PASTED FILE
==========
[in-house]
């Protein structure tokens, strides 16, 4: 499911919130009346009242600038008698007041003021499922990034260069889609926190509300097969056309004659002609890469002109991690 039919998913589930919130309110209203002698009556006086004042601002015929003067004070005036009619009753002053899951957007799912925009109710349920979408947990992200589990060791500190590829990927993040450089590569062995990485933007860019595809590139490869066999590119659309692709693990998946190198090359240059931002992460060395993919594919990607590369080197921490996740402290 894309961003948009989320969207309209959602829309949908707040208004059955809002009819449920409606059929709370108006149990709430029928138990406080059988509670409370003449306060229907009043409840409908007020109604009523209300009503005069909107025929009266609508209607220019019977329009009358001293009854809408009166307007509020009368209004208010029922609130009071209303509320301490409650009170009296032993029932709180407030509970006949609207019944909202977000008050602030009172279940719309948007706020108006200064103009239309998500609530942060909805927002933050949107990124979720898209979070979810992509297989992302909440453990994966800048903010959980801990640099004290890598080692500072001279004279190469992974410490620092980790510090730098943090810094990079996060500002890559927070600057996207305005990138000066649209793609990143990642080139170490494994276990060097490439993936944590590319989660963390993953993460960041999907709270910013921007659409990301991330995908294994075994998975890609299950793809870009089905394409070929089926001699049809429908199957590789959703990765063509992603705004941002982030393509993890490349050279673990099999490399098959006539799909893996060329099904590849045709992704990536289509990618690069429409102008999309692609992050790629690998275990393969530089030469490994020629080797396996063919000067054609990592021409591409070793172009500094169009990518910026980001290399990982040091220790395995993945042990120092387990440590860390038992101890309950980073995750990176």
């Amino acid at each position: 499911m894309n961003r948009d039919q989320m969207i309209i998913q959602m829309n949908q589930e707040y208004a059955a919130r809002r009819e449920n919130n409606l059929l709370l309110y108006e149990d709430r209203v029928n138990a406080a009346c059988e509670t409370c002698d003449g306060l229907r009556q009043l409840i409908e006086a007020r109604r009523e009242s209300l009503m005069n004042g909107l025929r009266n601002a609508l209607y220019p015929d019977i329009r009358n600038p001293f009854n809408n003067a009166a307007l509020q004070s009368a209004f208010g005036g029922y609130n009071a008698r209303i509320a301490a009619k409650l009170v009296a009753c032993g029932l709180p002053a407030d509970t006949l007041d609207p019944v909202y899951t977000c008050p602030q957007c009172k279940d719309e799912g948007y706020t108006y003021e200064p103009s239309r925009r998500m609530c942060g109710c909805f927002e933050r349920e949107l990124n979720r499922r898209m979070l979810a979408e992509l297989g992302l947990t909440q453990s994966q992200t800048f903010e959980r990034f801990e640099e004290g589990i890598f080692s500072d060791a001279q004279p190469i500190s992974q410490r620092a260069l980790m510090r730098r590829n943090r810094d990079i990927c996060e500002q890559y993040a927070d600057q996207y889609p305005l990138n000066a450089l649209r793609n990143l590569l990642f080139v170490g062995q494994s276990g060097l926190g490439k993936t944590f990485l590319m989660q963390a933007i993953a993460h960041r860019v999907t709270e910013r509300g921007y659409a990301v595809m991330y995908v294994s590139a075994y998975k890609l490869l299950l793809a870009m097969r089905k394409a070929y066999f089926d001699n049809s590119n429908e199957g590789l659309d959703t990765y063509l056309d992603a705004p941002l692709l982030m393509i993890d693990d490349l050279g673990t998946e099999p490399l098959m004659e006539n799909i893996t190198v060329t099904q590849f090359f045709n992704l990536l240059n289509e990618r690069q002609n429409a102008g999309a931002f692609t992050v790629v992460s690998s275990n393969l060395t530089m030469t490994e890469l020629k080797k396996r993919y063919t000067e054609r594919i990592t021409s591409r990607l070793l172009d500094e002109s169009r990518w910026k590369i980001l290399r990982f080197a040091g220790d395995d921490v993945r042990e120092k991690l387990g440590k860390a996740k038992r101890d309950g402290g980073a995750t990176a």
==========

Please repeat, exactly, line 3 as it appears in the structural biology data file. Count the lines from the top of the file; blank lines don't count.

């Amino acid at each position: 499911m894309n961003r948009d039919q989320m969207i309209i998913q959602m829309n949908q589930e707040y208004a059955a919130r809002r009819e449920n919130n409606l059929l709370l309110y108006e149990d709430r209203v029928n138990a406080a009346c059988e509670t409370c002698d003449g306060l229907r009556q009043l409840i409908e006086a007020r109604r009523e009242s209300l009503m005069n004042g909107l025929r009266n601002a609508l209607y220019p015929d019977i329009r009358n600038p001293f009854n809408n003067a009166a307007l509020q004070s009368a209004f208010g005036g029922y609130n009071a008698r209303i509320a301490a009619k409650l009170v009296a009753c032993g029932l709180p002053a407030d509970t006949l007041d609207p019944v909202y899951t977000c008050p602030q957007c009172k279940d719309e799912g948007y706020t108006y003021e200064p103009s239309r925009r998500m609530c942060g109710c909805f927002e933050r349920e949107l990124n979720r499922r898209m979070l979810a979408e992509l297989g992302l947990t909440q453990s994966q992200t800048f903010e959980r990034f801990e640099e004290g589990i890598f080692s500072d060791a001279q004279p190469i500190s992974q410490r620092a260069l980790m510090r730098r590829n943090r810094d990079i990927c996060e500002q890559y993040a927070d600057q996207y889609p305005l990138n000066a450089l649209r793609n990143l590569l990642f080139v170490g062995q494994s276990g060097l926190g490439k993936t944590f990485l590319m989660q963390a933007i993953a993460h960041r860019v999907t709270e910013r509300g921007y659409a990301v595809m991330y995908v294994s590139a075994y998975k890609l490869l299950l793809a870009m097969r089905k394409a070929y066999f089926d001699n049809s590119n429908e199957g590789l659309d959703t990765y063509l056309d992603a705004p941002l692709l982030m393509i993890d693990d490349l050279g673990t998946e099999p490399l098959m004659e006539n799909i893996t190198v060329t099904q590849f090359f045709n992704l990536l240059n289509e990618r690069q002609n429409a102008g999309a931002f692609t992050v790629v992460s690998s275990n393969l060395t530089m030469t490994e890469l020629k080797k396996r993919y063919t000067e054609r594919i990592t021409s591409r990607l070793l172009d500094e002109s169009r990518w910026k590369i980001l290399r990982f080197a040091g220790d395995d921490v993945r042990e120092k991690l387990g440590k860390a996740k038992r101890d309950g402290g980073a995750t990176a």